Daily reflections for prayer, growth in the spiritual life, and good prayer sources. This blog also has links to other websites. One feature is a list of spiritual books.
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Sunday, March 30, 2008
Blessed are those who have not seen and who believe
This Sunday's Gospel takes in both the Easter Sunday evening appearance of Jesus to his apostles when he enters through the locked doors and tells them, "Peace be with you" and the next Sunday's appearance. On Easter Sunday, he shows them his hands and his side and they "rejoiced when they saw the Lord." Then Jesus, without a word of reproof to them for having abandoned him, says again, "Peace be with you. As the Father has sent me, so I send you." And when he had said this, he breathed on them and said to them, "Receive the Holy Spirit. Whose sins you forgive are forgiven them, and whose sins you retain are retained." This gift of the Sacrament of Reconciliation was given on the very day that Jesus rose from the dead, but Thomas was not with the fearful disciples locked in the room. When the others told him that they had seen Jesus, he said that unless he saw the mark of the nails in his hands and put his finger into the nailmarks and put his hand into his side, he would not believe. So, a week later, Thomas now with the disciples, Jesus again comes, although the doors were still locked! Again, Jesus greets them with, "Peace be with you." Then he speaks to Thomas and says, "Put your finger here and see my hands, and bring your hand and put it into my side, and do not be unbelieving, but believe." And Thomas makes his magnificent profession of faith: "My Lord and my God!" Thomas believes and because of Thomas we also know that Jesus said, "Blessed are those who have not seen and have believed." What a grace for us! We all have moments of doubt in our lives, but we do not see and still believe and that makes us blessed! The Gospel ends with John telling us that Jesus did many other signs in the presence of his disciples that are not written, "But these are written that you may come to believe that Jesus is the Christ, the Son of God, and that through this belief you may have life in his name." Divine Mercy Sunday is a time to go before the Lord with thanksgiving; we have been forgiven, we are given the peace of Christ, we have faith to say "My Lord and my God!" Let us put our trust in the Heart of Jesus and go forth to proclaim his love!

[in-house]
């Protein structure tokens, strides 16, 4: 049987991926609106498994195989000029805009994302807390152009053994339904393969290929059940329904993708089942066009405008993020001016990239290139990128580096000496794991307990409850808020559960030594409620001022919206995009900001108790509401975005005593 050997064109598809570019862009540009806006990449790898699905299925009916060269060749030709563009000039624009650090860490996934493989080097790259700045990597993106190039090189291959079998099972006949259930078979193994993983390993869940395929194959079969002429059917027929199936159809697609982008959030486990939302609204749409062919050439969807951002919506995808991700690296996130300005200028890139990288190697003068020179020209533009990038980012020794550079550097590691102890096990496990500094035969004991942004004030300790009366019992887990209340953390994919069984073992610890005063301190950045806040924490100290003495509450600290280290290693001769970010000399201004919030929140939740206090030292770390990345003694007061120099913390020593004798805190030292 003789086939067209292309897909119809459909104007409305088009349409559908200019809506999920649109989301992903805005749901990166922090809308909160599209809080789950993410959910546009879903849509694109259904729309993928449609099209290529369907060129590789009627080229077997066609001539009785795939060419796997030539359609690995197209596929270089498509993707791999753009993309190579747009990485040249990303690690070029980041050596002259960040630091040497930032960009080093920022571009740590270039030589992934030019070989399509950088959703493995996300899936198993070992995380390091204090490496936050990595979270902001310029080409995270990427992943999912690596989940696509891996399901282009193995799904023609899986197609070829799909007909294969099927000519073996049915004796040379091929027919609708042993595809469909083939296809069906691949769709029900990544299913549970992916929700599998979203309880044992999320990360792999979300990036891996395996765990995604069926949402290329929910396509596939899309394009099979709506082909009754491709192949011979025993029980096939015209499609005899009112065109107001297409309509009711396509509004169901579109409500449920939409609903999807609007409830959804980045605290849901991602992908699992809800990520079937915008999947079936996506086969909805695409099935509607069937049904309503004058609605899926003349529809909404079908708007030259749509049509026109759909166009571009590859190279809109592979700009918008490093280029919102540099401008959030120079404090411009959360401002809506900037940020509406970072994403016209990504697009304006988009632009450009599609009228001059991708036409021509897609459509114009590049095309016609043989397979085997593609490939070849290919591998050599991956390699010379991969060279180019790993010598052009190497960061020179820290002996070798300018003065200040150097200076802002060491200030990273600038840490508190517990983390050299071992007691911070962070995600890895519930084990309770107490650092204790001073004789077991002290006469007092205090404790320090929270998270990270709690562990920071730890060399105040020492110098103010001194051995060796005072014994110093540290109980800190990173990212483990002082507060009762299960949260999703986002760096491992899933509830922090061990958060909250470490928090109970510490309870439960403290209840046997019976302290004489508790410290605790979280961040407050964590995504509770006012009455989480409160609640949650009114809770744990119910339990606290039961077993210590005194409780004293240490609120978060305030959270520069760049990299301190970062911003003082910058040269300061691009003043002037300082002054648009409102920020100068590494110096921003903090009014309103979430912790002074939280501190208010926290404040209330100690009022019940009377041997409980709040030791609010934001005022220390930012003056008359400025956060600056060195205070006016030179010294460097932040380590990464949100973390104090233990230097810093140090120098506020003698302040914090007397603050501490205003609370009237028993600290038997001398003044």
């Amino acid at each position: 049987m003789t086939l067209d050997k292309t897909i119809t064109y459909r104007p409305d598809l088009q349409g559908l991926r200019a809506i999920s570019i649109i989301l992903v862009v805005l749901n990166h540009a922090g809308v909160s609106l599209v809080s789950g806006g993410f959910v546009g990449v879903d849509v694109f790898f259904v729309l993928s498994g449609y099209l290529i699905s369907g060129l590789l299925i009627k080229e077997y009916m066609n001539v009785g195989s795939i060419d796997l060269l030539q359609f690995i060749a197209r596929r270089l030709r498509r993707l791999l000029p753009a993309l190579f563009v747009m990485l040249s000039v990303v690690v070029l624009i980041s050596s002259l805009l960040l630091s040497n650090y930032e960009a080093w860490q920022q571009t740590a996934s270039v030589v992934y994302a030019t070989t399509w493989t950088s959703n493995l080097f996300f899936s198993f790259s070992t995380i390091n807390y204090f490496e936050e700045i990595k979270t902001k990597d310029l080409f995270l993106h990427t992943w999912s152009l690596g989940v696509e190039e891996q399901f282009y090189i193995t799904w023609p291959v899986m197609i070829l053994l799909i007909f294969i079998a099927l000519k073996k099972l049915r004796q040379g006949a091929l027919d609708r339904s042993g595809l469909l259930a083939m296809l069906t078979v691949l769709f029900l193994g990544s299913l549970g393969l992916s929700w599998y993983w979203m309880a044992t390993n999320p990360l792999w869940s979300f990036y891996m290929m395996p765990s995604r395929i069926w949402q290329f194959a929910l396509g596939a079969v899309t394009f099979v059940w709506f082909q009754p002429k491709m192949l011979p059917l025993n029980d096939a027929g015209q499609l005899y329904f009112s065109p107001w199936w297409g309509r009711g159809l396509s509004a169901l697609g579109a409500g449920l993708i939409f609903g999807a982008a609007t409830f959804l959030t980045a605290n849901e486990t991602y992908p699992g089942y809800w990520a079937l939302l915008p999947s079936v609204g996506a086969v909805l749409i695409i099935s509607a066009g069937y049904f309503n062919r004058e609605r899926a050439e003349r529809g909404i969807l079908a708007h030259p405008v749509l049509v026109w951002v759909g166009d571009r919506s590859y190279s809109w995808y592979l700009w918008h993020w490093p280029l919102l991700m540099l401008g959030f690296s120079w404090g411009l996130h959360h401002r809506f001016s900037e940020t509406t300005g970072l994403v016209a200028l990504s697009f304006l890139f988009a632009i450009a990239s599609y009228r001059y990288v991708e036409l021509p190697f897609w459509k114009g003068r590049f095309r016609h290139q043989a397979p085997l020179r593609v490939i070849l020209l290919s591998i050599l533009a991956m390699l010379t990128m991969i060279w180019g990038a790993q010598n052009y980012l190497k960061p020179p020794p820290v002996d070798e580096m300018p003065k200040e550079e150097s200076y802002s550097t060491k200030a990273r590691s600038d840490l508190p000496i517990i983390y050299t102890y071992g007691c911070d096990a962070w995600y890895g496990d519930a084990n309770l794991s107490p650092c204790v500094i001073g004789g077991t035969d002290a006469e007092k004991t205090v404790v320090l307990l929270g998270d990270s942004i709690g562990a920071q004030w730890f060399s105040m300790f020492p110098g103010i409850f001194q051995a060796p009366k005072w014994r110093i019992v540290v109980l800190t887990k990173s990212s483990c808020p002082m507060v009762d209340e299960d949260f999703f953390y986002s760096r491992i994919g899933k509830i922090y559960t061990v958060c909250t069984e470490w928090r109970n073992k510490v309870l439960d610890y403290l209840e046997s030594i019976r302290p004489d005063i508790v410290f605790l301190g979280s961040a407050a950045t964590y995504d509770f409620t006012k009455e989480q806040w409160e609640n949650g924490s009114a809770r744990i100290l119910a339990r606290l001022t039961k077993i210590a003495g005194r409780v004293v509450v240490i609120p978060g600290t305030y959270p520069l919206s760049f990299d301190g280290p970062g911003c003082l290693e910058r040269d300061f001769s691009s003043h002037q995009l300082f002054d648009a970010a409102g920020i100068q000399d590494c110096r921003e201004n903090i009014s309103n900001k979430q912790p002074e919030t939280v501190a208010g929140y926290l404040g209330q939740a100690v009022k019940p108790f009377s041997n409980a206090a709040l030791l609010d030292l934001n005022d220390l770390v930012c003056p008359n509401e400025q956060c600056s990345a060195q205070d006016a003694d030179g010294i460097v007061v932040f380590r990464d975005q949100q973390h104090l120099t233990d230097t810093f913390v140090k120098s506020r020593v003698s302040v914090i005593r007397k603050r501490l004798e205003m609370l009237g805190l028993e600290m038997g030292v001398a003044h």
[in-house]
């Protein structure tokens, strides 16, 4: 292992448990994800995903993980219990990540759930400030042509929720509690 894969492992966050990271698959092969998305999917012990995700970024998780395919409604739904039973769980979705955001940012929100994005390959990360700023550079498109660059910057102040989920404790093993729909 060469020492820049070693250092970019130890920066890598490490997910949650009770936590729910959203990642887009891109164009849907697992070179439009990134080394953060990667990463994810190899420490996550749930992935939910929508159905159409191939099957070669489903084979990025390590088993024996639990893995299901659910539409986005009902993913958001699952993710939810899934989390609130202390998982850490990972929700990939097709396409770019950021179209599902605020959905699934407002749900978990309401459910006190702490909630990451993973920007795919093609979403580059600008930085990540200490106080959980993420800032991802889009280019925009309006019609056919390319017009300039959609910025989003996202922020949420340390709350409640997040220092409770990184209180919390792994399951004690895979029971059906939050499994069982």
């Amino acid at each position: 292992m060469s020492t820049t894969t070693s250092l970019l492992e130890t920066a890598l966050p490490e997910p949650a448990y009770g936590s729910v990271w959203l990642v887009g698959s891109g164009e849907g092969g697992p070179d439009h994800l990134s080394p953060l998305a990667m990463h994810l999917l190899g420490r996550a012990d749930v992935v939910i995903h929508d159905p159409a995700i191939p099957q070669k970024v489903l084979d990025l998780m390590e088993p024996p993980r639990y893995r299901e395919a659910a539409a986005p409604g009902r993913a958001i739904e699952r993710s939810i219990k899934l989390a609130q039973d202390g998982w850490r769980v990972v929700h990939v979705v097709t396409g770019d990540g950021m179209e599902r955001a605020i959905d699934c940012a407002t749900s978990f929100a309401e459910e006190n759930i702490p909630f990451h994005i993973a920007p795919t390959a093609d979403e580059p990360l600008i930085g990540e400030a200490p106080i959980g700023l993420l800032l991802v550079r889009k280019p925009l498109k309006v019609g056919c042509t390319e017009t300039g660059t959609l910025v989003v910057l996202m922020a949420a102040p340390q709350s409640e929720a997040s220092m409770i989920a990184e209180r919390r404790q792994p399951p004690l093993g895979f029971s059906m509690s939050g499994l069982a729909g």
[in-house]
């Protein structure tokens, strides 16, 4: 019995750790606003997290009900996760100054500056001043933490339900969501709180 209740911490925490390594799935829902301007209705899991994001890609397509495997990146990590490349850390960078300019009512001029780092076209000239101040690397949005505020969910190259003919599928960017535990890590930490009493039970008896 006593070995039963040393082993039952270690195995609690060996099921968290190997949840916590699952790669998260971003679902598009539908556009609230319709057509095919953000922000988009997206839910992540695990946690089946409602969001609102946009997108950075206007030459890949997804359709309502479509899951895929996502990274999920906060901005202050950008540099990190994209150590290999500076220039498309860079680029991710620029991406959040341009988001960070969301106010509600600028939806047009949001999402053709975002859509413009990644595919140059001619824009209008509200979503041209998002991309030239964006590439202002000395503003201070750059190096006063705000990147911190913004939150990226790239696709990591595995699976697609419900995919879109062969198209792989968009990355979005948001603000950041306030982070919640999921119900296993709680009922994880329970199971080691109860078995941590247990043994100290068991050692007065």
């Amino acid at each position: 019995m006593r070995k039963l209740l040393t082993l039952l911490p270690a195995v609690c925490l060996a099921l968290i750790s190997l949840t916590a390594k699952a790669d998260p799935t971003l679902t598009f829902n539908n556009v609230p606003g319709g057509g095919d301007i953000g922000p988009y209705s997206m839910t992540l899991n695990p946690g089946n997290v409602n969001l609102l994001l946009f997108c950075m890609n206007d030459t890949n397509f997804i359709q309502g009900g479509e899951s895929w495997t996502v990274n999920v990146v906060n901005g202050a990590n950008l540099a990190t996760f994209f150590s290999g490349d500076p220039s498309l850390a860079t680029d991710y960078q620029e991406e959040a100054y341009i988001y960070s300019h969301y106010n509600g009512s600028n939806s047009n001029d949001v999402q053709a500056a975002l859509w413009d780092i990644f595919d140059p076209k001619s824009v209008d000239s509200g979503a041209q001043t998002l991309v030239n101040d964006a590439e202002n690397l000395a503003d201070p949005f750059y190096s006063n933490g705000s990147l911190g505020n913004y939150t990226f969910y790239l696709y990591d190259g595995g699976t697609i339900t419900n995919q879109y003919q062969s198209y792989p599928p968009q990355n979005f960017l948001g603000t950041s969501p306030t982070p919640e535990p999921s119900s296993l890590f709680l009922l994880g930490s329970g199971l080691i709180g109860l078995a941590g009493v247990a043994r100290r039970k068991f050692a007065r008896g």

Hello, my name is Helen Rosenthal, RSCJ. Those initials stand for Religious of the Sacred Heart in Latin, French, Italian, and Spanish. Since my religious congregation began in France in 1800 and now is all over the world, we have kept the RSCJ. By now you know that I am not only known as Dr. Helen Rosenthal, but also as Sister Helen Rosenthal.
I am the oldest of four children. We were all born and raised in St. Louis, Missouri. We lived in a big house with a playroom on the third floor. On Sundays we either went to my paternal grandmother's house where her six children would gather faithfully for supper or we would have my mother's father and our great aunt and uncle for a roast beef dinner at home. In summer, I would go to the lake with my Dad and I still love to swim.